By Sergio Valdivieso (Café Fuerte)
HAVANA TIMES — The escalating political crisis and violence in Venezuela is increasingly pointing towards the Cuban collaboration in the South American country. At stake is the fate of the Cubans there after more than a decade of missions ranging from humanitarian contributions to involvement in the country’s intelligence strategies and social control.
Venezuelan opposition Congresswoman Maria Corina Machado headed the call for a new national march on Sunday March 16, with the peculiarity that the mobilization is directed against the “Cuban interference” in the Armed Forces of Venezuela and in the country’s life public life.
“Against Cuban repression and for Venezuelan dignity. This Sunday #16M ¡everyone in the street!” wrote Machado in her active Twitter account after a meeting with the press .
The nationwide demonstration plans to take to the streets to repudiate the actions of government forces throughout Venezuela.
“The brutal repression orders come from Havana ( … ) there is a humiliating Cuban military interference,” said the legislator, one of the leaders with the greatest ability to rally opposition forces.
In her call for the march, Machado noted that on Wednesday the repression reached an unprecedented level in the history of Venezuela.
“Not even under the worst dictatorships of the twentieth century did we see what occurred Wednesday in cities across Venezuela,” she said.
Official figures given by Attorney General Luisa Ortega Diaz on Thursday at a session of the UN Human Rights Council in Geneva confirmed 28 dead and 365 injured as a result of protests that have shaken the country since February 12. There are also over a thousand arrested.
The call for a march against the Cuban presence comes at a crucial time of the convulsive Venezuelan panorama.
President Maduro considers replacing members of the National Guard by the Army and impose a curfew amid the unstoppable wave of protests that threatens to paralyze the country. The ruling party looks set to impose desperate measures and that can be a trigger of worse events with an unpredictable ending.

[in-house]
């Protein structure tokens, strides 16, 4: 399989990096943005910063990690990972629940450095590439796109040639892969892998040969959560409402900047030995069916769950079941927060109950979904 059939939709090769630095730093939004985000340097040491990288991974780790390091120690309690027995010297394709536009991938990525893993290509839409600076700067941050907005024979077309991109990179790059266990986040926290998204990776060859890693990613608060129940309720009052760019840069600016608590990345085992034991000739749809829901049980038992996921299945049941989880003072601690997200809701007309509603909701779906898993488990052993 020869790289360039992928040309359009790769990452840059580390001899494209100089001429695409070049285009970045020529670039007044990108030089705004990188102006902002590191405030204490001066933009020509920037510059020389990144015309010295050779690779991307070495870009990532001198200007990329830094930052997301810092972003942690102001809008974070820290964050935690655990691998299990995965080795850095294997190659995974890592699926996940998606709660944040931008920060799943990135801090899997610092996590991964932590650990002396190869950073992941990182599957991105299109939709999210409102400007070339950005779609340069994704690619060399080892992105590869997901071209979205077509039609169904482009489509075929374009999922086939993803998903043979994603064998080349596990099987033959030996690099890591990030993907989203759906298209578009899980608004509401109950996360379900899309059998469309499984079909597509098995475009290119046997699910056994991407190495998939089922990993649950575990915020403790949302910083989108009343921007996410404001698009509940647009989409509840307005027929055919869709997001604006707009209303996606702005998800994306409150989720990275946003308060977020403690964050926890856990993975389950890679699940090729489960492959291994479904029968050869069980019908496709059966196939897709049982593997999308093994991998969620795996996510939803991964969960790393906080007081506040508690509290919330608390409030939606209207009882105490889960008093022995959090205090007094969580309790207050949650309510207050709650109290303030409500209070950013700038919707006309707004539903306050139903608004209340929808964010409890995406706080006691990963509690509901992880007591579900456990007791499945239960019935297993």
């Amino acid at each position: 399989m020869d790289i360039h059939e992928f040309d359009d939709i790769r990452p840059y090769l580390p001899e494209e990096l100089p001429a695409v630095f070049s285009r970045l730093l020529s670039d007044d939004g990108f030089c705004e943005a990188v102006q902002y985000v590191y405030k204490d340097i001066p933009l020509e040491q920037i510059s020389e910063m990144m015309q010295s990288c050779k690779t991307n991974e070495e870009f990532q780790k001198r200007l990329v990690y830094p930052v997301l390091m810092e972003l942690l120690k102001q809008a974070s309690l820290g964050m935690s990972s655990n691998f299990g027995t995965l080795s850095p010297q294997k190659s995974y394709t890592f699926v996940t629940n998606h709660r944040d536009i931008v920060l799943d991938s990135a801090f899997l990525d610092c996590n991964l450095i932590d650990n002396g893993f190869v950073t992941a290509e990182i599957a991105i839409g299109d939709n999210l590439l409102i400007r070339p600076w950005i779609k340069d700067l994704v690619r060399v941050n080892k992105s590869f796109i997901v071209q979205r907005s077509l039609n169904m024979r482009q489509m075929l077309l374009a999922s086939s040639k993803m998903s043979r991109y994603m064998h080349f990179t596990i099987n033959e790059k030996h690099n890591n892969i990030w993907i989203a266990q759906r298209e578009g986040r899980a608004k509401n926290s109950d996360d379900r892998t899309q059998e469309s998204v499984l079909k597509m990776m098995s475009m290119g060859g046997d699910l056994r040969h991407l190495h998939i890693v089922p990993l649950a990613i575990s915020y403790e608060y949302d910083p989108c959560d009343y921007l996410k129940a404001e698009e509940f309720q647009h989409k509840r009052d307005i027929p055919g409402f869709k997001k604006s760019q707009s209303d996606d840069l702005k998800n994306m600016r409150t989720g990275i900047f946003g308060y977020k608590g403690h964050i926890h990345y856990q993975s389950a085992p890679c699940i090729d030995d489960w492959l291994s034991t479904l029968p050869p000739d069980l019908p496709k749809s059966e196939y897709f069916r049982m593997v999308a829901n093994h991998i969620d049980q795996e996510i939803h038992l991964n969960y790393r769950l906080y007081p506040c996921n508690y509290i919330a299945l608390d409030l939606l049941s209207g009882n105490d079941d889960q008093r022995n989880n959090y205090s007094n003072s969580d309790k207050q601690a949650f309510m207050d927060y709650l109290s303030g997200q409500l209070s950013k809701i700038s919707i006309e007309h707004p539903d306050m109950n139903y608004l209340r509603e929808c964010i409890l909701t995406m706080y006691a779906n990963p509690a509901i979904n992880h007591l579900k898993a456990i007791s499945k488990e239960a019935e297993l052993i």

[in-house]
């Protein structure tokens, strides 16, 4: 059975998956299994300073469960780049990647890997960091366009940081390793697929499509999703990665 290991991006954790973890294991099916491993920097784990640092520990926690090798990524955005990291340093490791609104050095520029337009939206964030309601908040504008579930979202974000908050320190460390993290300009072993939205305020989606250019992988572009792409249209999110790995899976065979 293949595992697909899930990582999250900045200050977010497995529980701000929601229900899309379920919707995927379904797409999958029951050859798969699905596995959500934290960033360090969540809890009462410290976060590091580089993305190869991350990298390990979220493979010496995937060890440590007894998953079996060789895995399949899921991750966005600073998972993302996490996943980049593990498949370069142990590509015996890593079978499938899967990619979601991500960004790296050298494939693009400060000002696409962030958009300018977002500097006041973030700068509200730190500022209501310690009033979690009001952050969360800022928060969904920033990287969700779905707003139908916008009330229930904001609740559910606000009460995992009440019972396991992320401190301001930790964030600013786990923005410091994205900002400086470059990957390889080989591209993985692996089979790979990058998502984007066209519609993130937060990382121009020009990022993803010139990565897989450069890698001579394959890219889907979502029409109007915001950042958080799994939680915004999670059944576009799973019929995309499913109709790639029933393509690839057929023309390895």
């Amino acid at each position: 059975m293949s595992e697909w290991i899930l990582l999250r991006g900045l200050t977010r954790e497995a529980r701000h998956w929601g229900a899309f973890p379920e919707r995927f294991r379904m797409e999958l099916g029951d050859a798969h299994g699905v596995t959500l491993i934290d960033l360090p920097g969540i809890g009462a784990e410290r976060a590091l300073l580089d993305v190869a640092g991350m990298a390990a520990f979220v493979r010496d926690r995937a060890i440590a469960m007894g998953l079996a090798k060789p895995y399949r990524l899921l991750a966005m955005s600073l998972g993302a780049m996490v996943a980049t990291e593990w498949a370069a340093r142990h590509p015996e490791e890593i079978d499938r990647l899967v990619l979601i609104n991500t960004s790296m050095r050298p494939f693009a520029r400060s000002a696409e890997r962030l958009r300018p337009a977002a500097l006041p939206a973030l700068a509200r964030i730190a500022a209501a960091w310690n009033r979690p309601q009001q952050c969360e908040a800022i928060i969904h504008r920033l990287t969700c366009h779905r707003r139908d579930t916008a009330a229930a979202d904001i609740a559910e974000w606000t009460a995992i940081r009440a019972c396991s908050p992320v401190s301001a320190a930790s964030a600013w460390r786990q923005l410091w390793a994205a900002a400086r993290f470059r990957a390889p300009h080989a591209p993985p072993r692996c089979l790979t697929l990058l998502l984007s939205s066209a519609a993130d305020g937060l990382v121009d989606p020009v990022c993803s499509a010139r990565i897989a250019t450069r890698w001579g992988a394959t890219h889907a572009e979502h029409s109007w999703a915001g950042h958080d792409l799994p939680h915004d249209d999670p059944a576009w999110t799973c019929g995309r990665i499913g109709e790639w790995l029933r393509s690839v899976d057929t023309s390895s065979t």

But it is significant that now, in the midst of the protests, the Cuban collaboration is identified as a target of attack and mobilization. This step is significant and can bring on a series of events; it is the result of an accumulation of complaints, disagreements and stubbornness from opposition sectors, which at this point include half the country or perhaps even more.
It is no accident that the “march against the Cubans” occurs when the siege begins to close around Maduro’s options to solve the crisis. And also when the White House and US Congress are poised to seek stronger measures to deal with the debacle of Chavista policies.
For weeks the burning of Cuban flags has taken place during the opposition demonstrations in response to interference from the island’s personnel in Venezuela.
Havana Closely Watching Caracas
In Cuba, the Venezuelan situation is no small thing for the government of Raul Castro. Despite recent statements of unwavering solidarity from Chancellor Bruno Rodríguez Parrilla, the Castro leadership knows the Maduro card is fading and strange maneuvers are not the answer.
More than the readings on the falling of the Cuban flag in the recent welcoming to the island’s delegation, it was symptomatic that Raul Castro’s stay in Caracas was only a few hours and reduced to the official memorial ceremonies for Chavez on March 5th.
The times of the internationalist mobilizations to Angola and Ethiopia are part of the history of the twentieth century and the Cuban government will not move any piece that can smear its diplomatic repositioning and plans to attract foreign investment to stimulate its shaky economy. Neither it is clear whether the prolongation of the crisis in Venezuela could disrupt the daily supply of 100,000 barrels of oil that rescues the survival of the island.
For all that, the demonstrations on March 16 will be an important thermometer on what lies ahead for Cuba and the Cuban collaborators in a land that had seemed like home. Venezuelans have reason to be tired of a solidarity that a long time ago became impertinence and extortion.